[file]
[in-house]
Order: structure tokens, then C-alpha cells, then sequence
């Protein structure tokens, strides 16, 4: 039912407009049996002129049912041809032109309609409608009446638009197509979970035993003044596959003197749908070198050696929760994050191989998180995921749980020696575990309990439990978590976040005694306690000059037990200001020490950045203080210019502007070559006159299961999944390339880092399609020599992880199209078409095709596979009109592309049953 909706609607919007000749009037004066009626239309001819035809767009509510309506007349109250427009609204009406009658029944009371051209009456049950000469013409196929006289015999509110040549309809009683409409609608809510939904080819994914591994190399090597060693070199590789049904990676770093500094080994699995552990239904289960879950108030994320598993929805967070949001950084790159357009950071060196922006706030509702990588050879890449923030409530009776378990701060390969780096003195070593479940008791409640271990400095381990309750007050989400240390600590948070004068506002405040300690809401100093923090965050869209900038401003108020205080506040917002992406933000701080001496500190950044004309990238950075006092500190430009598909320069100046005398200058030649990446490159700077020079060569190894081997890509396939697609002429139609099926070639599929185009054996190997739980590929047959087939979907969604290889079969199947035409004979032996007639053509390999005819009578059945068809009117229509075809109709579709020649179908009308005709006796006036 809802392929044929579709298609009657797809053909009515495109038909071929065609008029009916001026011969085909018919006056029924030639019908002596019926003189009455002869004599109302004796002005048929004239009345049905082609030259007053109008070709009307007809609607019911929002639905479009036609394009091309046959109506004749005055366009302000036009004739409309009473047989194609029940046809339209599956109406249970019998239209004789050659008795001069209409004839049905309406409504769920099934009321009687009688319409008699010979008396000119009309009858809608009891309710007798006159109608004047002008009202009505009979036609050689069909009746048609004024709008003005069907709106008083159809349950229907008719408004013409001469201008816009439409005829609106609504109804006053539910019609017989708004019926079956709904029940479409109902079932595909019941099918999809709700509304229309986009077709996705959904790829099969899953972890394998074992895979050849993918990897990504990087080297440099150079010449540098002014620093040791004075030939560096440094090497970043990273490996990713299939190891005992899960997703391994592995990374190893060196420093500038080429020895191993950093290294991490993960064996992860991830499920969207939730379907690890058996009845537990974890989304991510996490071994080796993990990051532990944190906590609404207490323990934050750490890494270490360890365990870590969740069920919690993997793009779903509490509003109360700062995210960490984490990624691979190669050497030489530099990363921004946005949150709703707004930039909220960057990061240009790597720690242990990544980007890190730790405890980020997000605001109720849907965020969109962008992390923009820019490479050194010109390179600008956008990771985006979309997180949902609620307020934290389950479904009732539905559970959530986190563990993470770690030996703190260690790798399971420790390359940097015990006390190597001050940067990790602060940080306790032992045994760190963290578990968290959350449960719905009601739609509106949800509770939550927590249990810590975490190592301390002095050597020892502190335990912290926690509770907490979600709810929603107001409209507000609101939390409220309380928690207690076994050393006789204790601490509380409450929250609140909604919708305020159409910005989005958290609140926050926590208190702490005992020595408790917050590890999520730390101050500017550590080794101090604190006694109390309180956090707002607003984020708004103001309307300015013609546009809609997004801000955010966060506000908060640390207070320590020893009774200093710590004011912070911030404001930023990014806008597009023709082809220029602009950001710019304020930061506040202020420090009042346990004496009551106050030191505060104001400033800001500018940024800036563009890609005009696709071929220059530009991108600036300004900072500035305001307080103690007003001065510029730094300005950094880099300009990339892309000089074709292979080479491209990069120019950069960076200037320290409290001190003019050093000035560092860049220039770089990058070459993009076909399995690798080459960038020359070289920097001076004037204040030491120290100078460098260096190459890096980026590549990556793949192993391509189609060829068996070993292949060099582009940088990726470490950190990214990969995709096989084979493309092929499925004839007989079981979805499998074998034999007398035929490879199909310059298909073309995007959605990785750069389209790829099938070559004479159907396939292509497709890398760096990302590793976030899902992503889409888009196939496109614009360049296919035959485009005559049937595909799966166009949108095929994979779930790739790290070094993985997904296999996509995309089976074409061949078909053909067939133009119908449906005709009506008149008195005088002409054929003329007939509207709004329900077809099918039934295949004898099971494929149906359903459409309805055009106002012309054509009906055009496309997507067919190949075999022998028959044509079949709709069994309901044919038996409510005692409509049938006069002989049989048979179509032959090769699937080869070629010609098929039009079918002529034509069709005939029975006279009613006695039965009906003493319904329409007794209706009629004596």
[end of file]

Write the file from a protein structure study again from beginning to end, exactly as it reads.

[in-house]
Order: structure tokens, then C-alpha cells, then sequence
């Protein structure tokens, strides 16, 4: 039912407009049996002129049912041809032109309609409608009446638009197509979970035993003044596959003197749908070198050696929760994050191989998180995921749980020696575990309990439990978590976040005694306690000059037990200001020490950045203080210019502007070559006159299961999944390339880092399609020599992880199209078409095709596979009109592309049953 909706609607919007000749009037004066009626239309001819035809767009509510309506007349109250427009609204009406009658029944009371051209009456049950000469013409196929006289015999509110040549309809009683409409609608809510939904080819994914591994190399090597060693070199590789049904990676770093500094080994699995552990239904289960879950108030994320598993929805967070949001950084790159357009950071060196922006706030509702990588050879890449923030409530009776378990701060390969780096003195070593479940008791409640271990400095381990309750007050989400240390600590948070004068506002405040300690809401100093923090965050869209900038401003108020205080506040917002992406933000701080001496500190950044004309990238950075006092500190430009598909320069100046005398200058030649990446490159700077020079060569190894081997890509396939697609002429139609099926070639599929185009054996190997739980590929047959087939979907969604290889079969199947035409004979032996007639053509390999005819009578059945068809009117229509075809109709579709020649179908009308005709006796006036 809802392929044929579709298609009657797809053909009515495109038909071929065609008029009916001026011969085909018919006056029924030639019908002596019926003189009455002869004599109302004796002005048929004239009345049905082609030259007053109008070709009307007809609607019911929002639905479009036609394009091309046959109506004749005055366009302000036009004739409309009473047989194609029940046809339209599956109406249970019998239209004789050659008795001069209409004839049905309406409504769920099934009321009687009688319409008699010979008396000119009309009858809608009891309710007798006159109608004047002008009202009505009979036609050689069909009746048609004024709008003005069907709106008083159809349950229907008719408004013409001469201008816009439409005829609106609504109804006053539910019609017989708004019926079956709904029940479409109902079932595909019941099918999809709700509304229309986009077709996705959904790829099969899953972890394998074992895979050849993918990897990504990087080297440099150079010449540098002014620093040791004075030939560096440094090497970043990273490996990713299939190891005992899960997703391994592995990374190893060196420093500038080429020895191993950093290294991490993960064996992860991830499920969207939730379907690890058996009845537990974890989304991510996490071994080796993990990051532990944190906590609404207490323990934050750490890494270490360890365990870590969740069920919690993997793009779903509490509003109360700062995210960490984490990624691979190669050497030489530099990363921004946005949150709703707004930039909220960057990061240009790597720690242990990544980007890190730790405890980020997000605001109720849907965020969109962008992390923009820019490479050194010109390179600008956008990771985006979309997180949902609620307020934290389950479904009732539905559970959530986190563990993470770690030996703190260690790798399971420790390359940097015990006390190597001050940067990790602060940080306790032992045994760190963290578990968290959350449960719905009601739609509106949800509770939550927590249990810590975490190592301390002095050597020892502190335990912290926690509770907490979600709810929603107001409209507000609101939390409220309380928690207690076994050393006789204790601490509380409450929250609140909604919708305020159409910005989005958290609140926050926590208190702490005992020595408790917050590890999520730390101050500017550590080794101090604190006694109390309180956090707002607003984020708004103001309307300015013609546009809609997004801000955010966060506000908060640390207070320590020893009774200093710590004011912070911030404001930023990014806008597009023709082809220029602009950001710019304020930061506040202020420090009042346990004496009551106050030191505060104001400033800001500018940024800036563009890609005009696709071929220059530009991108600036300004900072500035305001307080103690007003001065510029730094300005950094880099300009990339892309000089074709292979080479491209990069120019950069960076200037320290409290001190003019050093000035560092860049220039770089990058070459993009076909399995690798080459960038020359070289920097001076004037204040030491120290100078460098260096190459890096980026590549990556793949192993391509189609060829068996070993292949060099582009940088990726470490950190990214990969995709096989084979493309092929499925004839007989079981979805499998074998034999007398035929490879199909310059298909073309995007959605990785750069389209790829099938070559004479159907396939292509497709890398760096990302590793976030899902992503889409888009196939496109614009360049296919035959485009005559049937595909799966166009949108095929994979779930790739790290070094993985997904296999996509995309089976074409061949078909053909067939133009119908449906005709009506008149008195005088002409054929003329007939509207709004329900077809099918039934295949004898099971494929149906359903459409309805055009106002012309054509009906055009496309997507067919190949075999022998028959044509079949709709069994309901044919038996409510005692409509049938006069002989049989048979179509032959090769699937080869070629010609098929039009079918002529034509069709005939029975006279009613006695039965009906003493319904329409007794209706009629004596």